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The battle over legalized online gambling in the United States went mainstream on Thursday when Business Insider published an in-depth column detailing the relationship between New Jersey Governor Chris Christie and billionaire casino mogul Sheldon Adelson, and how that relationship may be keeping PokerStars‘ online gaming license application on ice in the Garden State.

Christie’s office laughed off the allegations in their response to Business Insider, calling them “nonsensical” considering Christie signed the 2013 online gambling into law. “The DGE licensing review is an independent, technical process, the length of which varies case by case,” Kevin Roberts, a spokesman for the governor said.

That being said, there certainly is a lot of smoke that signifies there might be some fire.

The Christie/Adelson connection

Whenever online gambling is being discussed it’s a pretty safe bet Sheldon Adelson’s name will come up. And sure enough, it’s front and center in the Business Insider article, which intimates that Chris Christie is purposefully holding up PokerStars license application at the behest of Sheldon Adelson in order to court favor with the anti-online gambling mega-donor.

This connection was made by several people in the BI article, including New Jersey State Senator Raymond Lesniak, who flat out said of PokerStars licensing delay, “Christie put a stop to it.” Lesniak went on to tell BI, “All I know is PokerStars was ready to go and then, all of a sudden, when Adelson started his campaign to ban online gaming nationally … they put it on the back burner.”

Lesniak has long held this opinion, often taking to social media as far back as October of 2014.

Lesniak went so far as to repost an article that mentioned his Twitter accusations on his official website in November.

Bob McDevitt, the president of Unite Here Local 54, the union that represents Atlantic City’s casino workers, told Business Insider he also believes the PokerStars license is being tied up by Christie.

“My impression was that PokerStars should have been already up and operating long before this point,” McDevitt said. “My understanding is that it was the attorney general’s office and the governor who are holding up the approvals.”

Why did Christie sign the 2013 online gambling bill?

Part of the story that has never made much sense to many people is why, if he is now holding back online gambling in New Jersey by stalling PokerStars entry to placate Sheldon Adelson, did Chris Christie sign the bill in the first place?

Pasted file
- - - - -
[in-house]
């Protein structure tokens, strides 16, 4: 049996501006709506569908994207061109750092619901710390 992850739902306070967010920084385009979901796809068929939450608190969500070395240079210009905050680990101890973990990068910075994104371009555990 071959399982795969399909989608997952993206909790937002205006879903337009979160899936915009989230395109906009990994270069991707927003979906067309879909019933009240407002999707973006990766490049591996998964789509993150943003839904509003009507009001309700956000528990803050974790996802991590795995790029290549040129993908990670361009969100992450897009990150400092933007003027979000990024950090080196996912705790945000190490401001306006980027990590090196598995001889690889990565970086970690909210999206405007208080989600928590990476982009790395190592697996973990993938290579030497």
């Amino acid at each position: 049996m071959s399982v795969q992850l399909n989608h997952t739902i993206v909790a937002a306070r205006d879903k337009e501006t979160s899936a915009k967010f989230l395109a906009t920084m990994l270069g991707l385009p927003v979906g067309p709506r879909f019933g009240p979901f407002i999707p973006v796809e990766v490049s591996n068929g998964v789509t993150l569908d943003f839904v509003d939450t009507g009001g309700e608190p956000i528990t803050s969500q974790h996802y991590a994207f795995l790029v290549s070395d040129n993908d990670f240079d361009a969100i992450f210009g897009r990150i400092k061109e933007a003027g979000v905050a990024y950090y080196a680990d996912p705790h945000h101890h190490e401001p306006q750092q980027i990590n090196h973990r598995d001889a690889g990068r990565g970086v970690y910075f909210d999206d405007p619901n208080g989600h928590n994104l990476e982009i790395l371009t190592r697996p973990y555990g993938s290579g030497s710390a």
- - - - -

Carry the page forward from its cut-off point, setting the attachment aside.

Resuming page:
Christie certainly didn’t do himself any favors with the billionaire Republican donor – who has no problem spending nine-figures each election cycle – when he signed New Jersey’s online gaming bill into law in February of 2013, but did he have a choice?

“Christie had no choice but to sign that bill,” Lesniak told BI, indicating the political pressure would have been strong enough for the legislature to override a Christie veto.

“I would have absolutely brought members, not just to picket, but to testify in support of it,” McDevitt told BI. “I think that the veto would have been overridden if he did it and we would have been a part of it. We would have absolutely been active in that.”

Had Christie vetoed the bill and the legislature overridden his veto it would have passed as-is, so Christie’s conditional veto of the bill may have served two purposes:

1. Had the legislature not acquiesced to his demands (which included more money towards problem gambling initiatives and a higher tax rate) the bill would have died, which may have been the result he was hoping for.

2. Even if the legislature did make the recommended changes Christie could then argue he received concessions from a bill that was going to pass anyway, which appears to be the case he is now making.

Furthermore, New Jersey’s iGaming bill passed before Adelson launched his “spend whatever it takes” crusade to stop online gambling in November of 2013, and as Las Vegas Sands Vice President of Government Relations Andy Abboud said in a hearing in front of the California Assembly last May, Adelson didn’t’ really fight against the Nevada and New Jersey bills.

Is Christie really holding up PokerStars’ license?

Why PokerStars hasn’t received the DGE’s approval is a mystery to many.

Despite Lesniak’s insistence that it was Christie holding up the process, the notion that the governor, already embroiled in BridgeGate, would interfere with a state agency, seemed far-fetched; the very definition of hubris.

But is this what is going on? The Business Insider article seems to indicate it very well may be.

PokerStars appeared to be on track to receive a license in New Jersey when the industry was prepping for launch in November of 2013, and it wasn’t until the last minute that the industry learned PokerStars’ license had not been approved by the New Jersey Division of Gaming Enforcement.

Several weeks later the DGE officially suspended PokerStars’ license application.

Following the sale of PokerStars to Amaya Gaming the licensing process was supposedly back on track, and several people with intimate knowledge of the situation I spoke to clearly felt PokerStars would be licensed in New Jersey in October/November of 2014, and by the end of the year at the very latest.

Yet here we are, in mid-February of 2015, and still no PokerStars.

So what is the holdup?

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Steve Ruddock

Steve is veteran of the the poker industry, first as a player and now as a writer focusing mainly on the regulated U.S. markets and the politics of poker. Follow Steve on Twitter @SteveRuddock and at Google+.

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